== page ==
I think I have started nearly every one of my blogs while in Chamonix with something along the lines of “Its been raining again this week….” – last week was no exception. Fortunately, I found a new favorite rainy day/ bad weather activity: climbing in alpine boots on the Aiguilles Rouges. I haven’t done a whole lot of rock climbing in boots, so this was a good practice. It was a chance to to try different types of climbing (crack versus slab), and to hop on two different routes with two different sets of partners, all during foul weather.
Aiguille de L’Index: The South-East Arrete
My first outing into the Aiguille rouge was an easy one. The Aiguille Rouges are a sub-range/set of peaks, that line the NW side of the Chamonix Valley. Simon and I met at the McDonald’s in Chamonix-centre, where he picked me up. We made the 1130am lift to the top of the tele-cabine (tram), then took the chairlift to the Index cirque. Given that we got a relatively late start, and the weather seemed a little unstable (see photos and video), we aimed for the easiest route up there, the South-East arrete. This turned out to be a nice easy day on alpine rock. Like many approaches in Chamonix to classic climbs, we got off the chairlift, and walked for 15 minutes to the base of the route. Simon and I did the route in two simul-blocks, where I led the first and he the second. I showed him some of my favorite simul-ling tricks with a Gri Gri and a Ropeman, and we alternated between gloves and no-gloves on the wet rock. I pulled on gear and stepped in slings when it got to difficult; when in France…..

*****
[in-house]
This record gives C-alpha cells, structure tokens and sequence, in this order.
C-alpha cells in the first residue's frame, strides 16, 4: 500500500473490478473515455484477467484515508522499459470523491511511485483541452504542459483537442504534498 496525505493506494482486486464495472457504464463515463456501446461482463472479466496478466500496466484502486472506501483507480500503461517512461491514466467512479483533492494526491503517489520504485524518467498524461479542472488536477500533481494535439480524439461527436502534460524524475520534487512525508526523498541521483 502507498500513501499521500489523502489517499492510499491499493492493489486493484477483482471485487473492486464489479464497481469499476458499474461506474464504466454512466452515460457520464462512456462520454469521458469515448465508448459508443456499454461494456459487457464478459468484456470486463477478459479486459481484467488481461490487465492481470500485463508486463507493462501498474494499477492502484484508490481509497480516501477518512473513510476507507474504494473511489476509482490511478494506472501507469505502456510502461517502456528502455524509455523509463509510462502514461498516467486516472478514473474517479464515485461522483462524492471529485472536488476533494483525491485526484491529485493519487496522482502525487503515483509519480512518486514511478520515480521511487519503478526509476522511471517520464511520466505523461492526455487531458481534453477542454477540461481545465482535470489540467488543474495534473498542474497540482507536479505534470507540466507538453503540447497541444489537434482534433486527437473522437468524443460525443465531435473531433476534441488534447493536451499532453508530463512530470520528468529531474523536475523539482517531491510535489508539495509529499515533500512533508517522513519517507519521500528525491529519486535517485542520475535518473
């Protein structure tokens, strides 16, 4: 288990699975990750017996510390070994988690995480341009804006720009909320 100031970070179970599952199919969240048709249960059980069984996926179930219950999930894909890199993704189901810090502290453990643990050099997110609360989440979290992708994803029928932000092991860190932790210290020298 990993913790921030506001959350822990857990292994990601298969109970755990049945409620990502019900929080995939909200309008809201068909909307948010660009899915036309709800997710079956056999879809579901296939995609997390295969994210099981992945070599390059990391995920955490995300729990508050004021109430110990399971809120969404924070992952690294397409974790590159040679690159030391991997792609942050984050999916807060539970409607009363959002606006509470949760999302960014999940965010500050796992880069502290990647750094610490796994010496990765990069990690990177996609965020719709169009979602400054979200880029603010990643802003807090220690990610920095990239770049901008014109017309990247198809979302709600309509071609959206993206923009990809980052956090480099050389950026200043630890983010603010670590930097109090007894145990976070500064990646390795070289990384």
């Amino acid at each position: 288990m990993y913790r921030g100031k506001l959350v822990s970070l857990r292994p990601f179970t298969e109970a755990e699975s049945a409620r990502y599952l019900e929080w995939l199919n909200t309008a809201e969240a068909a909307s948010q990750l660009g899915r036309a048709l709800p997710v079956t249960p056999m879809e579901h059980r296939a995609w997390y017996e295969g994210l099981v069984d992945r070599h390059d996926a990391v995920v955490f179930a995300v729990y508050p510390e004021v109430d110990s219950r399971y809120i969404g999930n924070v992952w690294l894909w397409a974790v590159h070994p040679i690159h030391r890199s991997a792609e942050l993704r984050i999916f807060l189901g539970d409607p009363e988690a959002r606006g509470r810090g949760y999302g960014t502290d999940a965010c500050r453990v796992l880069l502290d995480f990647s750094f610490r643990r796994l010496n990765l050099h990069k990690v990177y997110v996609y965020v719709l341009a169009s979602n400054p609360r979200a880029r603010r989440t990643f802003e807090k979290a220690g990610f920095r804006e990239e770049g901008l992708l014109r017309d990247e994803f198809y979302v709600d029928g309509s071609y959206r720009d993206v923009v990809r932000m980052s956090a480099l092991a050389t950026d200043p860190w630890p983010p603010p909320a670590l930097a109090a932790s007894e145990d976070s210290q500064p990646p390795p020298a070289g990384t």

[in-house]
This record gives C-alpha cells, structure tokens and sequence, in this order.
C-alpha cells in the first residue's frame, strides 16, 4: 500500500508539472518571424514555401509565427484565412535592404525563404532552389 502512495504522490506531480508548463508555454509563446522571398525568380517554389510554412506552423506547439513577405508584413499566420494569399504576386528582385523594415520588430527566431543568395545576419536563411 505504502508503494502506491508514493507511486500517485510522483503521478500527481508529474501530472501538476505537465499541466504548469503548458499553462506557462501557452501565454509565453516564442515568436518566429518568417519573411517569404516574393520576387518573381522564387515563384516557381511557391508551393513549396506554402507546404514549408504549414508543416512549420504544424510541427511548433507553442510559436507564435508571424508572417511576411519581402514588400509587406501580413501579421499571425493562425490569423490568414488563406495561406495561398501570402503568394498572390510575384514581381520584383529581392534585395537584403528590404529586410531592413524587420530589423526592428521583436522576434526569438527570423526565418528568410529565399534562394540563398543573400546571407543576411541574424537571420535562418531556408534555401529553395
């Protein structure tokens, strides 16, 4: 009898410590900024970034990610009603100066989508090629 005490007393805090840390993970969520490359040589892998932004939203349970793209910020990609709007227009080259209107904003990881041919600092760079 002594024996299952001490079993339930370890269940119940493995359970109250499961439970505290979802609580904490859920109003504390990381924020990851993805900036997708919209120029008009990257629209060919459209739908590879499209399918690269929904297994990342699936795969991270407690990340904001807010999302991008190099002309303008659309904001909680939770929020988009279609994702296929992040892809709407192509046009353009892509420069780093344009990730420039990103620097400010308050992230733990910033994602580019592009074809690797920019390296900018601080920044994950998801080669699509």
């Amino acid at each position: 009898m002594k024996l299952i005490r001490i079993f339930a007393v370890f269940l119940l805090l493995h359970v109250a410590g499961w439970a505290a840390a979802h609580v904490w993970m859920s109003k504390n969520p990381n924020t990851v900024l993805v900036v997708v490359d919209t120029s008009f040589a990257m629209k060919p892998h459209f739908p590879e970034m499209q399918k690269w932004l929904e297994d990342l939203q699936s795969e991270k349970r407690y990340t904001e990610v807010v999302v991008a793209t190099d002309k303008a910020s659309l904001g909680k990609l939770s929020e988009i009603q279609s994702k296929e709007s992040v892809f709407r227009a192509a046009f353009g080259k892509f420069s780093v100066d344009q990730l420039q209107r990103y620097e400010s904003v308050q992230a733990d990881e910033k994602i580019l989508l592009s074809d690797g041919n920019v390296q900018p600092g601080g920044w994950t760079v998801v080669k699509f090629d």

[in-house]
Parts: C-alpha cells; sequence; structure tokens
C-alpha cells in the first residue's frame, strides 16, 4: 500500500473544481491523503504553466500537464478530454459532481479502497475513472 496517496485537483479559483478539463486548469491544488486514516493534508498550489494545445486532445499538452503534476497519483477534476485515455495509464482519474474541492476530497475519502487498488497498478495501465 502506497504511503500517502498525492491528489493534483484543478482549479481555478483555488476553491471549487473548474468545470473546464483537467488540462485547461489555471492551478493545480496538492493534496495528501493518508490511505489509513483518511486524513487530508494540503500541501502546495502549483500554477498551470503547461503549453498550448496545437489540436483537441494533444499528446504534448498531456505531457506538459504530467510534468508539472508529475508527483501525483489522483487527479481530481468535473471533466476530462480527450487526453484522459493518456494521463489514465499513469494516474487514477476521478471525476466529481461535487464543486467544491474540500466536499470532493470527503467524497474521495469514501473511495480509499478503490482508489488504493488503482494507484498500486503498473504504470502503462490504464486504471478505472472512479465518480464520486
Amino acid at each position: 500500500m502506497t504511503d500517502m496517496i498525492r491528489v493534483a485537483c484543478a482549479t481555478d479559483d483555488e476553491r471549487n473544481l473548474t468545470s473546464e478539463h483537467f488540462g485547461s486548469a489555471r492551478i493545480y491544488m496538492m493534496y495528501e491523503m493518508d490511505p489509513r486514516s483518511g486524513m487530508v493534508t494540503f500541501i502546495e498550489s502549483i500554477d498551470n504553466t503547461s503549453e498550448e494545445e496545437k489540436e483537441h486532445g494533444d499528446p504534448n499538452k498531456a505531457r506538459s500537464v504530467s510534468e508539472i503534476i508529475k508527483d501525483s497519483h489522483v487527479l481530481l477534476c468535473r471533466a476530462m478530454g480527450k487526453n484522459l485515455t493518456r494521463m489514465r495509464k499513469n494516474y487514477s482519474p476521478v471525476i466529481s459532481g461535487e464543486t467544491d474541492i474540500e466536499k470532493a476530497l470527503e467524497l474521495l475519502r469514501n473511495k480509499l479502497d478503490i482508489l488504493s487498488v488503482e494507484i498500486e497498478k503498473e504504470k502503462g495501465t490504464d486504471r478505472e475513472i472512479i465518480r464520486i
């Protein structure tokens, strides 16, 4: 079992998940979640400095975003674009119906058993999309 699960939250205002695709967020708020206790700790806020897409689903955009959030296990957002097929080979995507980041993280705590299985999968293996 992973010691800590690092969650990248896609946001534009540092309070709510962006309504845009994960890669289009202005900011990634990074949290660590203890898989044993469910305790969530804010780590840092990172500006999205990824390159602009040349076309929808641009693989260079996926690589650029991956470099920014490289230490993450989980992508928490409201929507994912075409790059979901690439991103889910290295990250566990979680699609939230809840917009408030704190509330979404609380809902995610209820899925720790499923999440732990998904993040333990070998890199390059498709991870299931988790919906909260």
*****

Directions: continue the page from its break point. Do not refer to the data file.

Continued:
Aiguille de L’Index: the Parroux Route
The next day, I met up with two new partners to climb something slightly longer and harder, the Brunat-Parroux route on the same formation. Paul (Sweden) and Kyriakos (Cyprus) and I met a the base of the same lift I had taken the day before. We exchanged introductions, did some cursory gear checks, and hopped on the cable car. When we reached the top, the wind was howling, and a dusting of snow was covering our climb. By time we had completed the approach (5 minutes), we could see the snow was melting off as water and the rock was soaked. No turning back now though, we we’re committed and expecting something like this. Fortunately, these climbs dry very quickly in good winds and fairly warm temperatures, which we had.